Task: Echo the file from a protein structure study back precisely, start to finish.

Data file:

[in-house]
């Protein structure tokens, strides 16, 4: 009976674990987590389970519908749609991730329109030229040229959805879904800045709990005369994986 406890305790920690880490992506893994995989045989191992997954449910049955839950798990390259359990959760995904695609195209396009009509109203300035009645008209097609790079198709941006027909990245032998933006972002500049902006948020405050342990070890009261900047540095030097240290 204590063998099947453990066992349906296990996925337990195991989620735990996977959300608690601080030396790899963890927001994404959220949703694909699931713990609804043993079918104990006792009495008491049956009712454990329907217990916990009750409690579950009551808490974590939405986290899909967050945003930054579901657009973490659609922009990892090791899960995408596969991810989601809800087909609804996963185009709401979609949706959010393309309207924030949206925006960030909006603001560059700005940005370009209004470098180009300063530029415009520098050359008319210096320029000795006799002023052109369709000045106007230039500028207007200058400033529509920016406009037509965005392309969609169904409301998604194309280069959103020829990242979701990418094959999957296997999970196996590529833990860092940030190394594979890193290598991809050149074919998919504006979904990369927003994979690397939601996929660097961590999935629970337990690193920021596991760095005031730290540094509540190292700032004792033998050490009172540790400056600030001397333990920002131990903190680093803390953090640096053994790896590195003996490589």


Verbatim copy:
[in-house]
């Protein structure tokens, strides 16, 4: 009976674990987590389970519908749609991730329109030229040229959805879904800045709990005369994986 406890305790920690880490992506893994995989045989191992997954449910049955839950798990390259359990959760995904695609195209396009009509109203300035009645008209097609790079198709941006027909990245032998933006972002500049902006948020405050342990070890009261900047540095030097240290 204590063998099947453990066992349906296990996925337990195991989620735990996977959300608690601080030396790899963890927001994404959220949703694909699931713990609804043993079918104990006792009495008491049956009712454990329907217990916990009750409690579950009551808490974590939405986290899909967050945003930054579901657009973490659609922009990892090791899960995408596969991810989601809800087909609804996963185009709401979609949706959010393309309207924030949206925006960030909006603001560059700005940005370009209004470098180009300063530029415009520098050359008319210096320029000795006799002023052109369709000045106007230039500028207007200058400033529509920016406009037509965005392309969609169904409301998604194309280069959103020829990242979701990418094959999957296997999970196996590529833990860092940030190394594979890193290598991809050149074919998919504006979904990369927003994979690397939601996929660097961590999935629970337990690193920021596991760095005031730290540094509540190292700032004792033998050490009172540790400056600030001397333990920002131990903190680093803390953090640096053994790896590195003996490589």